NTT’s 2021 Global Customer Experience Benchmarking Report noted that most organizations now provide nine customer interaction channels, up from eight in 2020. Why the push for more ways to assist customers? As companies seek to improve the customer experience (CX), it’s only natural to interact with customers when and how they want to connect. However, the more points of connection there are, the more complex CX management becomes. In particular, this complexity increases the need to refine self-service and, more importantly, the need for more agent training for when self-service options fail or are not taken.
Not All Channels Are Created Equal
SMS provides a stellar example of channel expansion. According to CTIA, in the US alone, 6 billion SMS messages are sent each day. It was only a matter of time before businesses began to adopt messaging as a way to engage customers. Not only does SMS provide a comfortable and familiar way to engage with customers, but it also provides benefits core to the needs of the contact center by reducing agent workload, allowing more easy proactive engagement, and increasing call deflection.
When NTT asked which channel offerings were in place or planned, instant messaging channels, including SMS, were in the top tier of 1,359 responses. Almost 90% of respondents said they either already had or were planning on adding messaging within the next year. Despite this level of adoption, companies often fall into the trap of not training agents for the nuances and specificities that messaging requires.
In fact, you can look at interaction handling and see how the needle on customer sentiment and satisfaction can move back and forth based on interaction brevity. For instance, in a voice call, analytics and customer information can guide the agent, but live conversation enables the agent to intuitively understand how the call is going and correct quickly in real-time. While email affords an agent a lot of conversational white space to explain, clarify, or ask succinct questions to gather information, messaging (despite being conversational) that takes place in one text line or chat is open to misinterpretation and can lack the normal cues that a full conversation provides. A poorly trained agent might treat the message as a one-way street, blasting multiple pieces of information at the customer without paying attention to conversational turn-taking. Likewise, an agent could miss cues as to when the conversation might be better served by escalating to voice.
SMS Success Requires Attention to Detail
Successful agent training considers knowledge management, company brand and tone, product or service knowledge, and myriad other factors. Still, when agents aren’t properly trained in switching channels, the subtleties of interactions can make or break their success. Key detail considerations include:
How or should agents respond?
Beauty is found in the proactivity of the messaging channel. When done right, outbound notifications provide more opportunities for positive customer engagement, strengthening brand perception and improving the customer experience. Creating best practices and training agents when and how to respond is vital. For example, proactively sending out billing notices with links to pay provides convenience, but a company needs to decide if its messages should only be one way, should they allow customers to respond with questions, and what types of questions agents should be allowed to reply to. If they reply, are agents properly trained to answer those questions?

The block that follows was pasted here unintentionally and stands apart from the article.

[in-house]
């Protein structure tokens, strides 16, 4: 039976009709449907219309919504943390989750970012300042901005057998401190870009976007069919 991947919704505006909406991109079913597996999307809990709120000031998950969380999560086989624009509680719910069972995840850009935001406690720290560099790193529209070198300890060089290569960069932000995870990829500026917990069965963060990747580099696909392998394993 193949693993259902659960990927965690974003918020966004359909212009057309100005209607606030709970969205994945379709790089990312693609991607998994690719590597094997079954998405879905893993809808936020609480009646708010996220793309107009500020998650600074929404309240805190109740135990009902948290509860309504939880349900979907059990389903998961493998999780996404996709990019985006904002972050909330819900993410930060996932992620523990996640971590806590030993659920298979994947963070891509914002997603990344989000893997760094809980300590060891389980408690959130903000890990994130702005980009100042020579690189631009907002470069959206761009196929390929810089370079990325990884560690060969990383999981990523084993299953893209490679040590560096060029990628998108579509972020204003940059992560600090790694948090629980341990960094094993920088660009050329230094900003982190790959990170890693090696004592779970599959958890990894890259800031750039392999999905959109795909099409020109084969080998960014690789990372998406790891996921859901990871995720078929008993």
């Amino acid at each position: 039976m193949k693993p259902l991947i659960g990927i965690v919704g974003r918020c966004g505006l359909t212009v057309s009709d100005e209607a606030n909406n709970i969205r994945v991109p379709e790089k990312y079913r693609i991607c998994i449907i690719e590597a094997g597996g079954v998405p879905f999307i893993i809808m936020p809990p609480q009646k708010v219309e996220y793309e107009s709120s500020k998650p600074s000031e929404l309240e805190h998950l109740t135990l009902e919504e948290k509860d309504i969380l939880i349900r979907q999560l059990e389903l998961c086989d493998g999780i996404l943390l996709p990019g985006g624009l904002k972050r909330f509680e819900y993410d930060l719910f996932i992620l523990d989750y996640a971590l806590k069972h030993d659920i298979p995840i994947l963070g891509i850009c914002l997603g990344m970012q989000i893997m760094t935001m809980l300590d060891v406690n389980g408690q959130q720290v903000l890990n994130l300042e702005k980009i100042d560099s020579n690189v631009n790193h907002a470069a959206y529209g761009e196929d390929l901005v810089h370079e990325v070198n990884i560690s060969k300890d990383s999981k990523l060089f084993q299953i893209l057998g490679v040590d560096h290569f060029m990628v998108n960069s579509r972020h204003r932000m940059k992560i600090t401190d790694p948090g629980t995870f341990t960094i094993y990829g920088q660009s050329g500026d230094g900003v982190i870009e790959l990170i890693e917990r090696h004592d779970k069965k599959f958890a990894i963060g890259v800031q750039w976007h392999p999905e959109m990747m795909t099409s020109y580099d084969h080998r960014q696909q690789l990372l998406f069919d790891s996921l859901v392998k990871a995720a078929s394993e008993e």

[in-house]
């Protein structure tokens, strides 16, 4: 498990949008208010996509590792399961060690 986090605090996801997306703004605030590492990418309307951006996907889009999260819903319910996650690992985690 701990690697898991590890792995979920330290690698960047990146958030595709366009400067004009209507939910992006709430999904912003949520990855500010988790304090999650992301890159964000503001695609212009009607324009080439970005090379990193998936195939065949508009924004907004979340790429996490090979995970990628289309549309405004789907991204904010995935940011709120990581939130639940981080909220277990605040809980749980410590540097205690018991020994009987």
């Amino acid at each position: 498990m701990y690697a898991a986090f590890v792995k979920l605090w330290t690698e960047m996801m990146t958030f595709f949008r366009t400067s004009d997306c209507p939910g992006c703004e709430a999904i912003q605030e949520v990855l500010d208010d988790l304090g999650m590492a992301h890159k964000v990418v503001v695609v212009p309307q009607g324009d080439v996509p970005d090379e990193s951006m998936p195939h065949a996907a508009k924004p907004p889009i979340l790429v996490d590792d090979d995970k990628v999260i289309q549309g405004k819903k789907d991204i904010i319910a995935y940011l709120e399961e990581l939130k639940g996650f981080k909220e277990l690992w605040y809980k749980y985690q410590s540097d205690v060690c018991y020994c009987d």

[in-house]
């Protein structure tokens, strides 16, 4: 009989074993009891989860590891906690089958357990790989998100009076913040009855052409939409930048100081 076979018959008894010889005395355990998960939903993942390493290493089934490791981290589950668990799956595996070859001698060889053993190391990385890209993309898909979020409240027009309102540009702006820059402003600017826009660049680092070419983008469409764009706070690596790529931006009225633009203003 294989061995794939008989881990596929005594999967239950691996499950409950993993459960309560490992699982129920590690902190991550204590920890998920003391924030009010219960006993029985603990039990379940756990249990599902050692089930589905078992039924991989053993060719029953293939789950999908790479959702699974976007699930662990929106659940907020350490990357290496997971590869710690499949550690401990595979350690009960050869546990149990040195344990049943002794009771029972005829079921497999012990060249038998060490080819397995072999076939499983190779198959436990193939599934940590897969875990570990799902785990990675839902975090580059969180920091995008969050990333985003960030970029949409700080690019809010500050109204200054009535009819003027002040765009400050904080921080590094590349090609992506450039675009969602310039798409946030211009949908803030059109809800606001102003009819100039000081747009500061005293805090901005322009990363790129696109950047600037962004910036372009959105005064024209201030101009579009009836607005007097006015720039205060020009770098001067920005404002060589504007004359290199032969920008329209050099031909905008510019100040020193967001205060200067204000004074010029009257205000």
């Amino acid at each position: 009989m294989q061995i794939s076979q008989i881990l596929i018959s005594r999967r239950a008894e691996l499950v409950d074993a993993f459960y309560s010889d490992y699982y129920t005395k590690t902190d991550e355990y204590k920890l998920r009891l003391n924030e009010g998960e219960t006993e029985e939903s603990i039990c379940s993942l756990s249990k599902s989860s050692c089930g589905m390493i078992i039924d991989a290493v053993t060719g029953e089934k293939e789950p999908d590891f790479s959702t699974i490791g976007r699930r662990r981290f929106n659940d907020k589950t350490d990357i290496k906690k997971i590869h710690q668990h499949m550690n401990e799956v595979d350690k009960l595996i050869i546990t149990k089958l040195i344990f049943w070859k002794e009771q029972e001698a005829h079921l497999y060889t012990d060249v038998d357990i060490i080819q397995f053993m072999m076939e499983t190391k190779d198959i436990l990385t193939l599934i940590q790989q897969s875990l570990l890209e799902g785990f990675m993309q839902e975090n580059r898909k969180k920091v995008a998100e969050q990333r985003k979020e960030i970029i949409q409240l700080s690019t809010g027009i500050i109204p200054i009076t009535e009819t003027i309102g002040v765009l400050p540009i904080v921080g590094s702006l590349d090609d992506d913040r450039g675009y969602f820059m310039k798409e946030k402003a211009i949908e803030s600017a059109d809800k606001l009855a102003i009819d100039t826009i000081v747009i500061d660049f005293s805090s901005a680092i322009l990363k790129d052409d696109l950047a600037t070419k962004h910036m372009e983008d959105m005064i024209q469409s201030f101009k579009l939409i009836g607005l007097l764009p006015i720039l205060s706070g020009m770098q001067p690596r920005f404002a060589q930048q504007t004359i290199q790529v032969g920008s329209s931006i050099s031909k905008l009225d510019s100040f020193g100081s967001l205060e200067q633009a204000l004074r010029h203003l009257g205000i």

Agent compliance and consent management are critical contact center concerns, and missteps put organizations at risk of losing customers or even costly customer litigation. Training agents how and when to ask or confirm consent is necessary, but so is understanding that consent status changes over time. Just because a customer opts in to receive SMS messages doesn’t necessarily mean they go all in. Trained agents know when and how to solicit or confirm consent and know how to deftly continue conversations with customers that may decide later to opt-out, keeping them looped in. Of course, if for any reason the customer still wants to opt-out, it is imperative to properly train the agent to let them.
Keeping it appropriate
Contact centers seek the best match between agent and channel and function. A customer service agent fielding support calls might not be adept at or interested in moving to outbound sales, for example. The same holds true for digital channels. While it seems like common sense to ensure that agents manning digital channels such as email have exceptional writing skills, it’s perhaps even more important to do the same in messaging. Agents that are comfortable texting in their personal lives still need best practice training in a work environment, where spelling and punctuation matter, cute emojis may be inappropriate, acronyms may be unclear, or too long or too short replies may be off-putting. Further, agents should be trained to assume that anything they text might end up on social media.
Unveiling the Power of Messaging
While nothing ever quite replaces face-to-face interaction or a highly engaged agent on the phone, other options are surging in popularity and have unique customer benefits. SMS is a natural way to connect with customers as it’s easy, familiar, quick, and unobtrusive. It allows for persistent and asynchronous communication that lets the customer engage at their own pace. High customer satisfaction and an elevated CX are built one interaction at a time. Using SMS to engage gives a company the ability to keep customers informed and keep the business top of mind. Used proactively, it can also assist customers with issues before they even know about them, thereby increasing customer satisfaction and further cementing brand loyalty while reducing more costly inbound call volume.
Frost & Sullivan